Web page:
The UK construction industry has improved since the output tumbled in the aftermath of the EU referendum.
Although August marked a third consecutive month of contraction in output, the Markit/CIPS UK Construction Purchasing Managers’ Index® (PMI®) was up to 49.2 from July’s 45.9.
This is higher than the 46.1 projected by the City economists.
Tim Moore, Senior Economist at Markit and author of the Markit/CIPS Construction PMI® , said:
“The downturn in UK construction activity has eased considerably since July, primarily helped by a much slower decline in commercial building.
Construction firms cited a nascent recovery in client confidence since the EU referendum result and a relatively steady flow of invitations to tender in August.
“However, the latest survey indicates only a partial move towards stabilisation, rather than a return to business as usual across the construction sector.
There were still widespread reports that Brexit uncertainty had dampened demand and slowed
progress on planned developments, especially in relation to large projects. As a result, total new order volumes continued to fall during August, which stands in contrast to the three-year run of sustained growth seen prior to May 2016.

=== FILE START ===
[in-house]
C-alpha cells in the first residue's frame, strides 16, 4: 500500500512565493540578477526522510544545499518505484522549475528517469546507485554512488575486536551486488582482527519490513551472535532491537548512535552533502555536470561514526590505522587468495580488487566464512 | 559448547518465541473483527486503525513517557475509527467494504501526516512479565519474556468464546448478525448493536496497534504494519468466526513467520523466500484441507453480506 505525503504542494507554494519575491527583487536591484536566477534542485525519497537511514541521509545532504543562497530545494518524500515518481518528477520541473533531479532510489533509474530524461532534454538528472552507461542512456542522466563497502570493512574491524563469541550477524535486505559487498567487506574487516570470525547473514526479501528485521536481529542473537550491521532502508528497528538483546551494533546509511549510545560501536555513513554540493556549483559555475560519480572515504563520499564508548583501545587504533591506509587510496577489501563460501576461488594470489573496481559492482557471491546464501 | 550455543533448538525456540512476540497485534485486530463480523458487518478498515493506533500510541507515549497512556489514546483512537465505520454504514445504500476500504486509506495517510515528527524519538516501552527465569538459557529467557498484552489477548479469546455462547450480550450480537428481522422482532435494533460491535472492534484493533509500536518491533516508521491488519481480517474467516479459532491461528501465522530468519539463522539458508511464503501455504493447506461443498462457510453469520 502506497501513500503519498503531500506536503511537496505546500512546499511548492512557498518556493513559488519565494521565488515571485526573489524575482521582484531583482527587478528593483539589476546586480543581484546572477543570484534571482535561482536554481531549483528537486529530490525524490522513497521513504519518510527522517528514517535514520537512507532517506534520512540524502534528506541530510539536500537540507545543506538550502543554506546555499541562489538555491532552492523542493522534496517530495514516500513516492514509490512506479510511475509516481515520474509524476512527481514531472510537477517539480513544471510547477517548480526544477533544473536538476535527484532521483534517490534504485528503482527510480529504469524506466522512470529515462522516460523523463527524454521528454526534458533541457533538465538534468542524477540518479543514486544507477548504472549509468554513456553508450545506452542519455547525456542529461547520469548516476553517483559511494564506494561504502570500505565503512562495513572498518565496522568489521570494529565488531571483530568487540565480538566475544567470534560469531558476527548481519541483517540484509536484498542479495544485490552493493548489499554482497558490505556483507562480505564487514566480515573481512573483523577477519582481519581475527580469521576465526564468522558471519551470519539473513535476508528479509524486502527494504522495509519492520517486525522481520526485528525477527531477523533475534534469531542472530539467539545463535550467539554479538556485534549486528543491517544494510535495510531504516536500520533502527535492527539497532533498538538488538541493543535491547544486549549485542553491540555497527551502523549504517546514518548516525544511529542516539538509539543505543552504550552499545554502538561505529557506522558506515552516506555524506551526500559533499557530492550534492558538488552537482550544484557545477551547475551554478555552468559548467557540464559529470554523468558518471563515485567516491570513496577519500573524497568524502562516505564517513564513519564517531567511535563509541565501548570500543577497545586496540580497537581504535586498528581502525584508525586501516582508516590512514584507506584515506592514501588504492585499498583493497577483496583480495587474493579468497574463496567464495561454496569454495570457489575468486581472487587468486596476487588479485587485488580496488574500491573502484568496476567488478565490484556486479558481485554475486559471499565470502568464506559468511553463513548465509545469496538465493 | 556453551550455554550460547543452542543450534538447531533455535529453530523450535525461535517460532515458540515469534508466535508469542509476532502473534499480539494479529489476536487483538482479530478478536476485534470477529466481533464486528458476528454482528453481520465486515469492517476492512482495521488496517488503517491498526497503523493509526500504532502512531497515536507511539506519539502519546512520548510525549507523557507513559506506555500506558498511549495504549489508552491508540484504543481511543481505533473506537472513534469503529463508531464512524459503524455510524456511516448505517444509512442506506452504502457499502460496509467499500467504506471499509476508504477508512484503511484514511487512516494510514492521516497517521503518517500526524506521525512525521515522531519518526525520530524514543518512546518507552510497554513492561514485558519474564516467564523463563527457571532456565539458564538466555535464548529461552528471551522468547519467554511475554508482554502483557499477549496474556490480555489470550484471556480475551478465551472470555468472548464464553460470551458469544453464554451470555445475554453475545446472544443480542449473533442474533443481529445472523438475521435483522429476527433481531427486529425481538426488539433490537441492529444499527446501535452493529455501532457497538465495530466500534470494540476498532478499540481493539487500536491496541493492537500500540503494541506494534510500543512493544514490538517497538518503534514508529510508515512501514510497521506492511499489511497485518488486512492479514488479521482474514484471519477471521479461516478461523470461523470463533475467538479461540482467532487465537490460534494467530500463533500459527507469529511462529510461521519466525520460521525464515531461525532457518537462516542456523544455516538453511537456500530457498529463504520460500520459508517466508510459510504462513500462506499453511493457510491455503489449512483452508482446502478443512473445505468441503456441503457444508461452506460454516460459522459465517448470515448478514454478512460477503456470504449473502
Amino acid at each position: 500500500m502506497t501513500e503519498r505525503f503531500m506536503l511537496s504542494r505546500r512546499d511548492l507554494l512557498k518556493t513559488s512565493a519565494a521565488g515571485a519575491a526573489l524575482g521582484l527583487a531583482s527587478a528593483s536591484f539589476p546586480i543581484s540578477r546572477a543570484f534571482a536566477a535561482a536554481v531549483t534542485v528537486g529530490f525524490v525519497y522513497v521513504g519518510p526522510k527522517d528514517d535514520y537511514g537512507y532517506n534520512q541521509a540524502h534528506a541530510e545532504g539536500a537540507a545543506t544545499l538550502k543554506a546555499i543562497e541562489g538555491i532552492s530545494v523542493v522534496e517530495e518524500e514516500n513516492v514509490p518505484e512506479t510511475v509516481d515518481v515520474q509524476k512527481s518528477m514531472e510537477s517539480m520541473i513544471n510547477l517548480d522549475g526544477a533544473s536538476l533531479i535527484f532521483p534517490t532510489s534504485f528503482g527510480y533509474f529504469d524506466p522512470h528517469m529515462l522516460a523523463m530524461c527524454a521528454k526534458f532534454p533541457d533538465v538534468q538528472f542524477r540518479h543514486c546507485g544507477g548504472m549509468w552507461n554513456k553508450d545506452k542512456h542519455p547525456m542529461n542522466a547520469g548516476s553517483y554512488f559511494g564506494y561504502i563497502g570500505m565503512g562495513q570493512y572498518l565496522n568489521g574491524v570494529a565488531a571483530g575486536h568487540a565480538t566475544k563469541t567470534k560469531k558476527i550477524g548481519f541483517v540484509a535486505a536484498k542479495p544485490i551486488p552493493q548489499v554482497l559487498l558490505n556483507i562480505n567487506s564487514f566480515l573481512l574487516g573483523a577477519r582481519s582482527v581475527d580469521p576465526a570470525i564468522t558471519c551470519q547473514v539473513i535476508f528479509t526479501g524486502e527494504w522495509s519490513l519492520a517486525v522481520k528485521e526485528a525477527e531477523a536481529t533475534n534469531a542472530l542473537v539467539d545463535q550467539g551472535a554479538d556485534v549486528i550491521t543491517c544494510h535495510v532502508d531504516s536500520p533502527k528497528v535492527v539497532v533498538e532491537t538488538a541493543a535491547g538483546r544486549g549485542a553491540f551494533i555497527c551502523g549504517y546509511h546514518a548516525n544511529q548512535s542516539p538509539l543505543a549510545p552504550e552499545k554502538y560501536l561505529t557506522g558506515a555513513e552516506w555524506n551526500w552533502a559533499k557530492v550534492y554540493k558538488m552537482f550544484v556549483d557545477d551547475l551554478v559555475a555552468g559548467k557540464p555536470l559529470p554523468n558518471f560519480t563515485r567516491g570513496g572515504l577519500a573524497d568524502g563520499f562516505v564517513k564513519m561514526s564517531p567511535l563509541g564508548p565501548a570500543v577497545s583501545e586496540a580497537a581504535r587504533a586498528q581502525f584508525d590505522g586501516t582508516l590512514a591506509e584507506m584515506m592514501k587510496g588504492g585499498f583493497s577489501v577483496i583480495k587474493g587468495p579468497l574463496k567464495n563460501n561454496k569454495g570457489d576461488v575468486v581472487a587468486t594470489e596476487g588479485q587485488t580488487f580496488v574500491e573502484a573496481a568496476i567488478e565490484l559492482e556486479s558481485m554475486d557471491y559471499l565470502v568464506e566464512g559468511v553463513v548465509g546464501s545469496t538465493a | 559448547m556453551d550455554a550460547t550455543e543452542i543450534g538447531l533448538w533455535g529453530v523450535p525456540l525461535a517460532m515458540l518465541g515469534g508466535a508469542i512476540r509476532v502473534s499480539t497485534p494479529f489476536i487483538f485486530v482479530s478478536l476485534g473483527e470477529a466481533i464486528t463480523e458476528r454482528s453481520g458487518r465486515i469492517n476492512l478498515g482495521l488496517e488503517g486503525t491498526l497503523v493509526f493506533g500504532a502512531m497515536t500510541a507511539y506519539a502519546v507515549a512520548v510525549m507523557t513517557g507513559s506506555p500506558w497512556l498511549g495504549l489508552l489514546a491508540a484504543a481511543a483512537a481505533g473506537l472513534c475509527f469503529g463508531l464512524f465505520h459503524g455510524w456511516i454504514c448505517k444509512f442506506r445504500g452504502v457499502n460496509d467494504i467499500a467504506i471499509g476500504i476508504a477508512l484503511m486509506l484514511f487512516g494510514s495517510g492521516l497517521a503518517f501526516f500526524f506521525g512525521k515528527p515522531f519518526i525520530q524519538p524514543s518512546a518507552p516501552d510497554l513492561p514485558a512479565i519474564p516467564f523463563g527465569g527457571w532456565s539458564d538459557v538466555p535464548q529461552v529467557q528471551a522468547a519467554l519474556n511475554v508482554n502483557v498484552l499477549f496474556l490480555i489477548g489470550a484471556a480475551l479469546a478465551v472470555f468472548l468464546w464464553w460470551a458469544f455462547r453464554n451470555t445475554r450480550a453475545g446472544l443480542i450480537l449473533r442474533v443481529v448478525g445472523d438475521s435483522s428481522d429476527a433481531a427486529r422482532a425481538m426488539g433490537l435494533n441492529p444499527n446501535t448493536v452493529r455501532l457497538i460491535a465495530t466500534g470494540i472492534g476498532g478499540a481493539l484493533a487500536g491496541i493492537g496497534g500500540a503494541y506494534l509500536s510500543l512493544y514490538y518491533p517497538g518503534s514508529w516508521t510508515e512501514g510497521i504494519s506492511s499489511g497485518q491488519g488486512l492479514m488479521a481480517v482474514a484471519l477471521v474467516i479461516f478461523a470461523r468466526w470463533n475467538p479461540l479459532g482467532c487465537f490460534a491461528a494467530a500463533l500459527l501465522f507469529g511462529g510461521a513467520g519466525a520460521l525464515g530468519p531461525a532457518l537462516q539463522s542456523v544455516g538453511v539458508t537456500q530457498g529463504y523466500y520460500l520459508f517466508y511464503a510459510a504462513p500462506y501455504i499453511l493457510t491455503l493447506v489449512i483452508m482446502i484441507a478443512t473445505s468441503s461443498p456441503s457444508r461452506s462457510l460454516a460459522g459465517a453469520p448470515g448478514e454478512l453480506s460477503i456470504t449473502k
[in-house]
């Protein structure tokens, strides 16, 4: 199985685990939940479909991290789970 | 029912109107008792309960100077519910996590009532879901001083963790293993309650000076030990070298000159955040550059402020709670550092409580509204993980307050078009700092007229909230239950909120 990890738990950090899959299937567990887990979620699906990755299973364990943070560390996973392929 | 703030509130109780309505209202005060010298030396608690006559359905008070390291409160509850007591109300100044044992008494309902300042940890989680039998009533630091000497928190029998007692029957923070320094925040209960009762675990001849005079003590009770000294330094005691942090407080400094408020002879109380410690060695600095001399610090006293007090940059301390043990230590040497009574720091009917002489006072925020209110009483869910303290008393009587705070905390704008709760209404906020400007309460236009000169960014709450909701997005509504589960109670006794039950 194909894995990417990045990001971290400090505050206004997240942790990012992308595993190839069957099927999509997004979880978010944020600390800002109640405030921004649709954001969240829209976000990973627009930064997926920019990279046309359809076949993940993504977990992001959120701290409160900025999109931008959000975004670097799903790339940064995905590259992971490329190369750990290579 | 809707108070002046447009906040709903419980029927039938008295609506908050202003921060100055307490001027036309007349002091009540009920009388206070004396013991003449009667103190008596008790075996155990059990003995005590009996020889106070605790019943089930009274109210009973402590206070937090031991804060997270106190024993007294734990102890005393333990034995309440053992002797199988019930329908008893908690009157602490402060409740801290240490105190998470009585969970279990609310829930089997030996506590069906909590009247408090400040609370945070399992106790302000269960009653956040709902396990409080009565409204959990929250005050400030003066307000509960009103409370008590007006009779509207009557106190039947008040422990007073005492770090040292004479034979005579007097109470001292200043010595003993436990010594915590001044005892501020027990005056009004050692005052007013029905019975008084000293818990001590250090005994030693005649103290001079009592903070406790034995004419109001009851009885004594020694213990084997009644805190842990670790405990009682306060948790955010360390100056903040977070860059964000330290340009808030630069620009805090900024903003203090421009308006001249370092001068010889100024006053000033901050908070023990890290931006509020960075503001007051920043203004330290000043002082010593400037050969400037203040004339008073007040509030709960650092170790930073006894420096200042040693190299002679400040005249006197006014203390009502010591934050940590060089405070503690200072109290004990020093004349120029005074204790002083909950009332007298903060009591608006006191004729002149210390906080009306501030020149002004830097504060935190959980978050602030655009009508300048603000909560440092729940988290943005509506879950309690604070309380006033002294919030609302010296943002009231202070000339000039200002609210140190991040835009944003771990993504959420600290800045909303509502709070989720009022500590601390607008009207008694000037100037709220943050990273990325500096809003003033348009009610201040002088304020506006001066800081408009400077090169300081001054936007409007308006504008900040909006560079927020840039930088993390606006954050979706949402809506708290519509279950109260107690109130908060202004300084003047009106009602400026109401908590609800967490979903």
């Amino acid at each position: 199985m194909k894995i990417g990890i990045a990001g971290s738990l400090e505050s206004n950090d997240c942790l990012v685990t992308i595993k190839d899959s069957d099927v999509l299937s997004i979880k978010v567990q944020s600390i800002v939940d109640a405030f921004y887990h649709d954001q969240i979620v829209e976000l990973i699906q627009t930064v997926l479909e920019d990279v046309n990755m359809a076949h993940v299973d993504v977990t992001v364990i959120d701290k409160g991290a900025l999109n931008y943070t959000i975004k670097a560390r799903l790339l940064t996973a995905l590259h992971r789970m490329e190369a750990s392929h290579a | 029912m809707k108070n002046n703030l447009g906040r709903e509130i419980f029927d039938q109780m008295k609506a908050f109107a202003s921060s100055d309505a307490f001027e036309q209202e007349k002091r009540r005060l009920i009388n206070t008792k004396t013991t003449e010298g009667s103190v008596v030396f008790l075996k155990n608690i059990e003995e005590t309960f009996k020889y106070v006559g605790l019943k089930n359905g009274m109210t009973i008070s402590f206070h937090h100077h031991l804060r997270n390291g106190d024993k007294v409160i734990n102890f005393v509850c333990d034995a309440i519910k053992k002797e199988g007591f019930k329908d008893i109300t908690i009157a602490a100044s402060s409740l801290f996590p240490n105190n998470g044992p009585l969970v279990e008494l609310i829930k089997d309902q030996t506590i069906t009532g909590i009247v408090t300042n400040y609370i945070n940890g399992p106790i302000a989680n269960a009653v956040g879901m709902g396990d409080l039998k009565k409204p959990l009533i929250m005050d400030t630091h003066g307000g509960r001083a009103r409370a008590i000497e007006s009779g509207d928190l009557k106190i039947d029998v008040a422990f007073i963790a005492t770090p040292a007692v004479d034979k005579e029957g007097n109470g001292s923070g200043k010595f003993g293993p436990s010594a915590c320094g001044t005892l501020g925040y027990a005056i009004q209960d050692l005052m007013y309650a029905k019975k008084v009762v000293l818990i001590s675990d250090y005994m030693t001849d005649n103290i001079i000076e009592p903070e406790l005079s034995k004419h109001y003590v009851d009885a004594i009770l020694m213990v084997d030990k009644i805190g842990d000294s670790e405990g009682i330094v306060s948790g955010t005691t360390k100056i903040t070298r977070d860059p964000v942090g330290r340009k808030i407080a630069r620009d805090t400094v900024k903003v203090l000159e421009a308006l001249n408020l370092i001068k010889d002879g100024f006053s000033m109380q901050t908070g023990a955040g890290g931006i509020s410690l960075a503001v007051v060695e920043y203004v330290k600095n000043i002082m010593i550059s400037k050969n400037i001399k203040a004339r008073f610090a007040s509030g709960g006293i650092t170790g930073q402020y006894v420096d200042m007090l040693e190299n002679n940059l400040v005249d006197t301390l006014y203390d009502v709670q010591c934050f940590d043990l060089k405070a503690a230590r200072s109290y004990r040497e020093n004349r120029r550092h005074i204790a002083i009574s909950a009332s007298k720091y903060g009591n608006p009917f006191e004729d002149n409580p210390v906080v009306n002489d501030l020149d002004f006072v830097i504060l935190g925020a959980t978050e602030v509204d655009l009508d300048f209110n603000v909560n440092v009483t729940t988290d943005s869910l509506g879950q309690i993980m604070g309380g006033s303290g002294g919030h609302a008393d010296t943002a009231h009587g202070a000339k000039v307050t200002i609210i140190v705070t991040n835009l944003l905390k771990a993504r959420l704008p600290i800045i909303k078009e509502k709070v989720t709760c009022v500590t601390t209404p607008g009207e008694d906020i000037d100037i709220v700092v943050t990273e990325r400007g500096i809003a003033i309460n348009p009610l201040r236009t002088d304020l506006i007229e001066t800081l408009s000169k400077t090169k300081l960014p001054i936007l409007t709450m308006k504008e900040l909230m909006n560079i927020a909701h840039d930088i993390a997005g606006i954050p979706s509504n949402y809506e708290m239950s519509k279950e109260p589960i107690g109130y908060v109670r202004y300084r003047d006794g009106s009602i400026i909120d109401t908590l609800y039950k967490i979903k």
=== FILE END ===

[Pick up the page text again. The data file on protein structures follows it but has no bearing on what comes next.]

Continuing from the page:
“Despite another month of reduced output, the latest figures can be viewed as welcome news
overall after a challenging summer for the construction sector. The move towards stabilisation chimes with the more upbeat UK manufacturing PMI data for August, and provides hope that the near-term fallout from Brexit uncertainty will prove less severe than feared.”
David Noble, Group Chief Executive Officer at the Chartered Institute of Procurement & Supply, said:
“Purchasing costs went up at a rate not seen for half a decade, as the impact of the weak pound was felt by the construction sector. Firms reduced their purchasing volumes as a result, as new orders and activity continued to fall – though at a more moderate rate compared to last month. Costs for energy and raw materials such as steel and timber were highlighted as company margins were squeezed.
“Employment levels recovered to a modest degree, though at the second-slowest pace for three years. Some firms reported that they planned to increase staff numbers in hopeful anticipation of a surge in activity towards the end of the year. Business sentiment was moderately more positive than that seen in the mmediate aftermath of the Brexit vote.
“After the shock of last month’s seven-year low in the overall index, the picture now is more about stabilisation than searing growth, as the sector remained in contraction. The housing sector continued its downward slide, but the drop in activity was much softer in August.”